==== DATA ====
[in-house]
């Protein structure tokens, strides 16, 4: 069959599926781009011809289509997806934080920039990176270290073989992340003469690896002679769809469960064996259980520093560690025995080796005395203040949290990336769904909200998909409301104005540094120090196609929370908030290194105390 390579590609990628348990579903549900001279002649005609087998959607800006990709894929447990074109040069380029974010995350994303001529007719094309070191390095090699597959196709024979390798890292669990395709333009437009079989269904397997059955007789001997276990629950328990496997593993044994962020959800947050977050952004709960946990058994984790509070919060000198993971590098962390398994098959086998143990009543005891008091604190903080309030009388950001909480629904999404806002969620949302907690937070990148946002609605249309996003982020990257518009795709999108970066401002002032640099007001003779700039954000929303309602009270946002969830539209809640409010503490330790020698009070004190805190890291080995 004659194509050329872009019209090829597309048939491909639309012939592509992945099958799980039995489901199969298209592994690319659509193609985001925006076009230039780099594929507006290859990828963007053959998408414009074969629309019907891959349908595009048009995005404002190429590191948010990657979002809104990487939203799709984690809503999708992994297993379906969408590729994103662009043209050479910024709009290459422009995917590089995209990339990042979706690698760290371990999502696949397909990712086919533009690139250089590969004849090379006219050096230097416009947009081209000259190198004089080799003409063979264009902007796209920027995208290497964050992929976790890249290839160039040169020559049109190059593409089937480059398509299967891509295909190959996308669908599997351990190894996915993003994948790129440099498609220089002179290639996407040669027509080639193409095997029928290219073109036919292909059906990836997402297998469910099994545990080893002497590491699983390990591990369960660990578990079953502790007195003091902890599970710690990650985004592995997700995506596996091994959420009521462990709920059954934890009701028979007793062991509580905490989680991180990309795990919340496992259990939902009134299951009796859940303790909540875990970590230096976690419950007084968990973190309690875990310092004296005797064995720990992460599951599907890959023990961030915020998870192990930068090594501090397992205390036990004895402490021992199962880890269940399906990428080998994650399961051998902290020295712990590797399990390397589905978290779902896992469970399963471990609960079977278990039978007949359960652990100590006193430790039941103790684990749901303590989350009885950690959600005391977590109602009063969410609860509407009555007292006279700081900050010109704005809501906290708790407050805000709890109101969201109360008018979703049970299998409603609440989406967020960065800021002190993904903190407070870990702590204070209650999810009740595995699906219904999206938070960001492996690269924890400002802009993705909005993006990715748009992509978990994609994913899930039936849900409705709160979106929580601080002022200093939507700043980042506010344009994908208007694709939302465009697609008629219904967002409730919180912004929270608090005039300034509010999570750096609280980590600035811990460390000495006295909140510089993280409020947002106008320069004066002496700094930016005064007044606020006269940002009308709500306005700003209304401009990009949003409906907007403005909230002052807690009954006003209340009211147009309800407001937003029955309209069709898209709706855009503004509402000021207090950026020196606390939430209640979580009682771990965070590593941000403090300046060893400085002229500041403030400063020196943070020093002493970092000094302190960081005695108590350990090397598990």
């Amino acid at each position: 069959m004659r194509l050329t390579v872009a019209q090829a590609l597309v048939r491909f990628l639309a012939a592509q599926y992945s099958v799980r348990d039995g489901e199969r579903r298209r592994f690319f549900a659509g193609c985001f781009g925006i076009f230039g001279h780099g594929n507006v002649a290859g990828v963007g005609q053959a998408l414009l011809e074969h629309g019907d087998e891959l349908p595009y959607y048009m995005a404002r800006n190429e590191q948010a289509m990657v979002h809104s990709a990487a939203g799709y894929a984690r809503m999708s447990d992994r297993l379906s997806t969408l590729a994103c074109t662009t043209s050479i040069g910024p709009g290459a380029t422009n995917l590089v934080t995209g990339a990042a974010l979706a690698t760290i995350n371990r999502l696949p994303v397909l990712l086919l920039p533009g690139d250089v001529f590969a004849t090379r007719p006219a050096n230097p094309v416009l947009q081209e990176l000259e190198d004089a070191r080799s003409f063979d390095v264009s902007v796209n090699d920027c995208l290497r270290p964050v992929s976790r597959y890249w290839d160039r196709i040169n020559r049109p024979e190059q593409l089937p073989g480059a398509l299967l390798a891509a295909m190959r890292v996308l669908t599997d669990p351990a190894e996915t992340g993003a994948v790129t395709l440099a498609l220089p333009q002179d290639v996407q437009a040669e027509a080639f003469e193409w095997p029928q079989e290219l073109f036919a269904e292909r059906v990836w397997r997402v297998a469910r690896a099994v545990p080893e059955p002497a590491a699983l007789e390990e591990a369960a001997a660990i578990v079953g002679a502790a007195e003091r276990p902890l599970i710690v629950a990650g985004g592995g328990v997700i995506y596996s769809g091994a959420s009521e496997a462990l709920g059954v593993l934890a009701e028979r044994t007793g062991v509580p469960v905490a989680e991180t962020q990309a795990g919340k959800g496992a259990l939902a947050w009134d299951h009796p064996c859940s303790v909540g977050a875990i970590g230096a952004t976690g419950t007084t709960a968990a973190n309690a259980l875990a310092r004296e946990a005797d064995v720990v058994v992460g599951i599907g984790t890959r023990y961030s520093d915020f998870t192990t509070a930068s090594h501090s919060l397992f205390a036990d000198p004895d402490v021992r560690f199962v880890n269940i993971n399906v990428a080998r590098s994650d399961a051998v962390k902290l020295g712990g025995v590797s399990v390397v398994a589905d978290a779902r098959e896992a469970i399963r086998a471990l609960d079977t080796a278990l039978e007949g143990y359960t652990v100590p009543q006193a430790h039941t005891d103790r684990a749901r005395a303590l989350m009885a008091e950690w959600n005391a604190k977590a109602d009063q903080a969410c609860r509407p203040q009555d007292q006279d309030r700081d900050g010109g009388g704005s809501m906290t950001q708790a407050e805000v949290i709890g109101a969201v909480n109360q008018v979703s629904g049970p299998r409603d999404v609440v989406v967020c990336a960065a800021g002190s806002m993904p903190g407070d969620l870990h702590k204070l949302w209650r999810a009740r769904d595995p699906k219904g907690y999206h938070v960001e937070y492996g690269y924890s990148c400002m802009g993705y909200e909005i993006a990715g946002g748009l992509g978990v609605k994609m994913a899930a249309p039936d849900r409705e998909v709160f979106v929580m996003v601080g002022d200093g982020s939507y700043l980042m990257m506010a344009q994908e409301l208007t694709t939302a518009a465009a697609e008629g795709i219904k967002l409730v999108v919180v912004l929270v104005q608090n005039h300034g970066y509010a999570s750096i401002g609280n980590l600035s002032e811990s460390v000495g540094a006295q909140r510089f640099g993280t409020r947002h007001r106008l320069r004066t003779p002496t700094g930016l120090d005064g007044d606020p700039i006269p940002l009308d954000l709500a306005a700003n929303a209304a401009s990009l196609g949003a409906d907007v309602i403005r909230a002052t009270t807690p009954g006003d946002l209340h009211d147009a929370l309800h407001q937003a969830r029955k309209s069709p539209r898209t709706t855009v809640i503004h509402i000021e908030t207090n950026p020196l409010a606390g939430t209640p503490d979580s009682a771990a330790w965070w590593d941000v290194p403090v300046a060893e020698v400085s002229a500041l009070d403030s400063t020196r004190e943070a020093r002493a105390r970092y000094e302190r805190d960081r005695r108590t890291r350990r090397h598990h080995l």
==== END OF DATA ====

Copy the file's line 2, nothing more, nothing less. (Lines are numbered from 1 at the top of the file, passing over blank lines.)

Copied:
């Protein structure tokens, strides 16, 4: 069959599926781009011809289509997806934080920039990176270290073989992340003469690896002679769809469960064996259980520093560690025995080796005395203040949290990336769904909200998909409301104005540094120090196609929370908030290194105390 390579590609990628348990579903549900001279002649005609087998959607800006990709894929447990074109040069380029974010995350994303001529007719094309070191390095090699597959196709024979390798890292669990395709333009437009079989269904397997059955007789001997276990629950328990496997593993044994962020959800947050977050952004709960946990058994984790509070919060000198993971590098962390398994098959086998143990009543005891008091604190903080309030009388950001909480629904999404806002969620949302907690937070990148946002609605249309996003982020990257518009795709999108970066401002002032640099007001003779700039954000929303309602009270946002969830539209809640409010503490330790020698009070004190805190890291080995 004659194509050329872009019209090829597309048939491909639309012939592509992945099958799980039995489901199969298209592994690319659509193609985001925006076009230039780099594929507006290859990828963007053959998408414009074969629309019907891959349908595009048009995005404002190429590191948010990657979002809104990487939203799709984690809503999708992994297993379906969408590729994103662009043209050479910024709009290459422009995917590089995209990339990042979706690698760290371990999502696949397909990712086919533009690139250089590969004849090379006219050096230097416009947009081209000259190198004089080799003409063979264009902007796209920027995208290497964050992929976790890249290839160039040169020559049109190059593409089937480059398509299967891509295909190959996308669908599997351990190894996915993003994948790129440099498609220089002179290639996407040669027509080639193409095997029928290219073109036919292909059906990836997402297998469910099994545990080893002497590491699983390990591990369960660990578990079953502790007195003091902890599970710690990650985004592995997700995506596996091994959420009521462990709920059954934890009701028979007793062991509580905490989680991180990309795990919340496992259990939902009134299951009796859940303790909540875990970590230096976690419950007084968990973190309690875990310092004296005797064995720990992460599951599907890959023990961030915020998870192990930068090594501090397992205390036990004895402490021992199962880890269940399906990428080998994650399961051998902290020295712990590797399990390397589905978290779902896992469970399963471990609960079977278990039978007949359960652990100590006193430790039941103790684990749901303590989350009885950690959600005391977590109602009063969410609860509407009555007292006279700081900050010109704005809501906290708790407050805000709890109101969201109360008018979703049970299998409603609440989406967020960065800021002190993904903190407070870990702590204070209650999810009740595995699906219904999206938070960001492996690269924890400002802009993705909005993006990715748009992509978990994609994913899930039936849900409705709160979106929580601080002022200093939507700043980042506010344009994908208007694709939302465009697609008629219904967002409730919180912004929270608090005039300034509010999570750096609280980590600035811990460390000495006295909140510089993280409020947002106008320069004066002496700094930016005064007044606020006269940002009308709500306005700003209304401009990009949003409906907007403005909230002052807690009954006003209340009211147009309800407001937003029955309209069709898209709706855009503004509402000021207090950026020196606390939430209640979580009682771990965070590593941000403090300046060893400085002229500041403030400063020196943070020093002493970092000094302190960081005695108590350990090397598990």